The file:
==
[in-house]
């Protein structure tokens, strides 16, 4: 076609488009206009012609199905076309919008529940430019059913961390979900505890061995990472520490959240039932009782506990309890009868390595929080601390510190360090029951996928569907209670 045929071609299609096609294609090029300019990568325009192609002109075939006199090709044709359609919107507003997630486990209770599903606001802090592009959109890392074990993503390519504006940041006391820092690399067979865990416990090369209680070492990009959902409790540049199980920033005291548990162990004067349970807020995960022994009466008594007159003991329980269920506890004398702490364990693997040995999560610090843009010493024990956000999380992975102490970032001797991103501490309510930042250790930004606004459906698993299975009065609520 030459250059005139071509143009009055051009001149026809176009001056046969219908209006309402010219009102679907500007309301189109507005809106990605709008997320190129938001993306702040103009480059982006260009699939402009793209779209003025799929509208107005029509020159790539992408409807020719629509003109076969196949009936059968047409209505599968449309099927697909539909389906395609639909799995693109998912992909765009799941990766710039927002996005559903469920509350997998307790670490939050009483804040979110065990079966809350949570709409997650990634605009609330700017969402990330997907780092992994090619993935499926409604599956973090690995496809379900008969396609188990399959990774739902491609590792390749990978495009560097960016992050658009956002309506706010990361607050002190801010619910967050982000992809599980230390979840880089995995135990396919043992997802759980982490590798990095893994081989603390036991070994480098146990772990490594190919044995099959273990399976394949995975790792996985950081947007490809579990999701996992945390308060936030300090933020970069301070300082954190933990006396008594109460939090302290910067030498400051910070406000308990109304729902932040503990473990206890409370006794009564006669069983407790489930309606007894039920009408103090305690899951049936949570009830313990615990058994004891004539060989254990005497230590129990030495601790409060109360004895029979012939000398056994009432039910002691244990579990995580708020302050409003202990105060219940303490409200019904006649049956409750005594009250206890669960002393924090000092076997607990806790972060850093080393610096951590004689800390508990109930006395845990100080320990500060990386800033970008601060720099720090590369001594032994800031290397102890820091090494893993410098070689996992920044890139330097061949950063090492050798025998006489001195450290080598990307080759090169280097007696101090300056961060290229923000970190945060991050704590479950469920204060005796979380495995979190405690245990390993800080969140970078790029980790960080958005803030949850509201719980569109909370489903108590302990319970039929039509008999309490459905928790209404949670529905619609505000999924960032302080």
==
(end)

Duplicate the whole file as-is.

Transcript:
[in-house]
């Protein structure tokens, strides 16, 4: 076609488009206009012609199905076309919008529940430019059913961390979900505890061995990472520490959240039932009782506990309890009868390595929080601390510190360090029951996928569907209670 045929071609299609096609294609090029300019990568325009192609002109075939006199090709044709359609919107507003997630486990209770599903606001802090592009959109890392074990993503390519504006940041006391820092690399067979865990416990090369209680070492990009959902409790540049199980920033005291548990162990004067349970807020995960022994009466008594007159003991329980269920506890004398702490364990693997040995999560610090843009010493024990956000999380992975102490970032001797991103501490309510930042250790930004606004459906698993299975009065609520 030459250059005139071509143009009055051009001149026809176009001056046969219908209006309402010219009102679907500007309301189109507005809106990605709008997320190129938001993306702040103009480059982006260009699939402009793209779209003025799929509208107005029509020159790539992408409807020719629509003109076969196949009936059968047409209505599968449309099927697909539909389906395609639909799995693109998912992909765009799941990766710039927002996005559903469920509350997998307790670490939050009483804040979110065990079966809350949570709409997650990634605009609330700017969402990330997907780092992994090619993935499926409604599956973090690995496809379900008969396609188990399959990774739902491609590792390749990978495009560097960016992050658009956002309506706010990361607050002190801010619910967050982000992809599980230390979840880089995995135990396919043992997802759980982490590798990095893994081989603390036991070994480098146990772990490594190919044995099959273990399976394949995975790792996985950081947007490809579990999701996992945390308060936030300090933020970069301070300082954190933990006396008594109460939090302290910067030498400051910070406000308990109304729902932040503990473990206890409370006794009564006669069983407790489930309606007894039920009408103090305690899951049936949570009830313990615990058994004891004539060989254990005497230590129990030495601790409060109360004895029979012939000398056994009432039910002691244990579990995580708020302050409003202990105060219940303490409200019904006649049956409750005594009250206890669960002393924090000092076997607990806790972060850093080393610096951590004689800390508990109930006395845990100080320990500060990386800033970008601060720099720090590369001594032994800031290397102890820091090494893993410098070689996992920044890139330097061949950063090492050798025998006489001195450290080598990307080759090169280097007696101090300056961060290229923000970190945060991050704590479950469920204060005796979380495995979190405690245990390993800080969140970078790029980790960080958005803030949850509201719980569109909370489903108590302990319970039929039509008999309490459905928790209404949670529905619609505000999924960032302080």